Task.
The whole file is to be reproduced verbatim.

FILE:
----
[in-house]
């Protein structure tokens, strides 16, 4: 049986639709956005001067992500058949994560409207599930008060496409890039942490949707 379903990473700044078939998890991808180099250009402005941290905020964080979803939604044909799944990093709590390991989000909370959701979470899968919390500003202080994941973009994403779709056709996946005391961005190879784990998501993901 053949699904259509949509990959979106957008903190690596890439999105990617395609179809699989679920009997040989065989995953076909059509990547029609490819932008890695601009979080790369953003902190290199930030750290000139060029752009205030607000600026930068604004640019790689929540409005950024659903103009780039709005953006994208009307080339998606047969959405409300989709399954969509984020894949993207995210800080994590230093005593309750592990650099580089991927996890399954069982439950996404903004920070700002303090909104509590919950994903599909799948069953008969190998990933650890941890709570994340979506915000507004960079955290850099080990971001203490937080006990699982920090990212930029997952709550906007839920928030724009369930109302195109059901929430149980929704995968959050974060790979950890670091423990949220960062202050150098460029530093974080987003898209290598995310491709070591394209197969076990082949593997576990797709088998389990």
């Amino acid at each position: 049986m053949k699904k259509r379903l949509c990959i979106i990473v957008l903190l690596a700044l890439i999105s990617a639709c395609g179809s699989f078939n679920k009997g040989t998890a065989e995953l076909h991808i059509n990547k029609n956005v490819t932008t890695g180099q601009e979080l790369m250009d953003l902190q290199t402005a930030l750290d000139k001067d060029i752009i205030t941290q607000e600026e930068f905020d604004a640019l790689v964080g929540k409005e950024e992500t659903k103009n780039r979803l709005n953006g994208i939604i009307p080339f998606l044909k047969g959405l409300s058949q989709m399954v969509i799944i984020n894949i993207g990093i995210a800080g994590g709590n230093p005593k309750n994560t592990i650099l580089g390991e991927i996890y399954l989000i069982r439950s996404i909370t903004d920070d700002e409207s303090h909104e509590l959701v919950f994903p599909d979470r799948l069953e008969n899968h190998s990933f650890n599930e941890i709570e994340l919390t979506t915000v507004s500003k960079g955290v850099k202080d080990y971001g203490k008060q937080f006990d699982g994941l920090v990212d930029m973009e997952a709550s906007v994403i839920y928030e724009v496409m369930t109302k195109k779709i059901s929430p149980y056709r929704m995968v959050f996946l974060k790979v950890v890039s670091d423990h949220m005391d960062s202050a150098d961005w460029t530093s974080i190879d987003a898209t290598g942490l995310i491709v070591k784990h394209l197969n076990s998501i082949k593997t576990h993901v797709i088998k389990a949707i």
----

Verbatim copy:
[in-house]
């Protein structure tokens, strides 16, 4: 049986639709956005001067992500058949994560409207599930008060496409890039942490949707 379903990473700044078939998890991808180099250009402005941290905020964080979803939604044909799944990093709590390991989000909370959701979470899968919390500003202080994941973009994403779709056709996946005391961005190879784990998501993901 053949699904259509949509990959979106957008903190690596890439999105990617395609179809699989679920009997040989065989995953076909059509990547029609490819932008890695601009979080790369953003902190290199930030750290000139060029752009205030607000600026930068604004640019790689929540409005950024659903103009780039709005953006994208009307080339998606047969959405409300989709399954969509984020894949993207995210800080994590230093005593309750592990650099580089991927996890399954069982439950996404903004920070700002303090909104509590919950994903599909799948069953008969190998990933650890941890709570994340979506915000507004960079955290850099080990971001203490937080006990699982920090990212930029997952709550906007839920928030724009369930109302195109059901929430149980929704995968959050974060790979950890670091423990949220960062202050150098460029530093974080987003898209290598995310491709070591394209197969076990082949593997576990797709088998389990």
């Amino acid at each position: 049986m053949k699904k259509r379903l949509c990959i979106i990473v957008l903190l690596a700044l890439i999105s990617a639709c395609g179809s699989f078939n679920k009997g040989t998890a065989e995953l076909h991808i059509n990547k029609n956005v490819t932008t890695g180099q601009e979080l790369m250009d953003l902190q290199t402005a930030l750290d000139k001067d060029i752009i205030t941290q607000e600026e930068f905020d604004a640019l790689v964080g929540k409005e950024e992500t659903k103009n780039r979803l709005n953006g994208i939604i009307p080339f998606l044909k047969g959405l409300s058949q989709m399954v969509i799944i984020n894949i993207g990093i995210a800080g994590g709590n230093p005593k309750n994560t592990i650099l580089g390991e991927i996890y399954l989000i069982r439950s996404i909370t903004d920070d700002e409207s303090h909104e509590l959701v919950f994903p599909d979470r799948l069953e008969n899968h190998s990933f650890n599930e941890i709570e994340l919390t979506t915000v507004s500003k960079g955290v850099k202080d080990y971001g203490k008060q937080f006990d699982g994941l920090v990212d930029m973009e997952a709550s906007v994403i839920y928030e724009v496409m369930t109302k195109k779709i059901s929430p149980y056709r929704m995968v959050f996946l974060k790979v950890v890039s670091d423990h949220m005391d960062s202050a150098d961005w460029t530093s974080i190879d987003a898209t290598g942490l995310i491709v070591k784990h394209l197969n076990s998501i082949k593997t576990h993901v797709i088998k389990a949707i």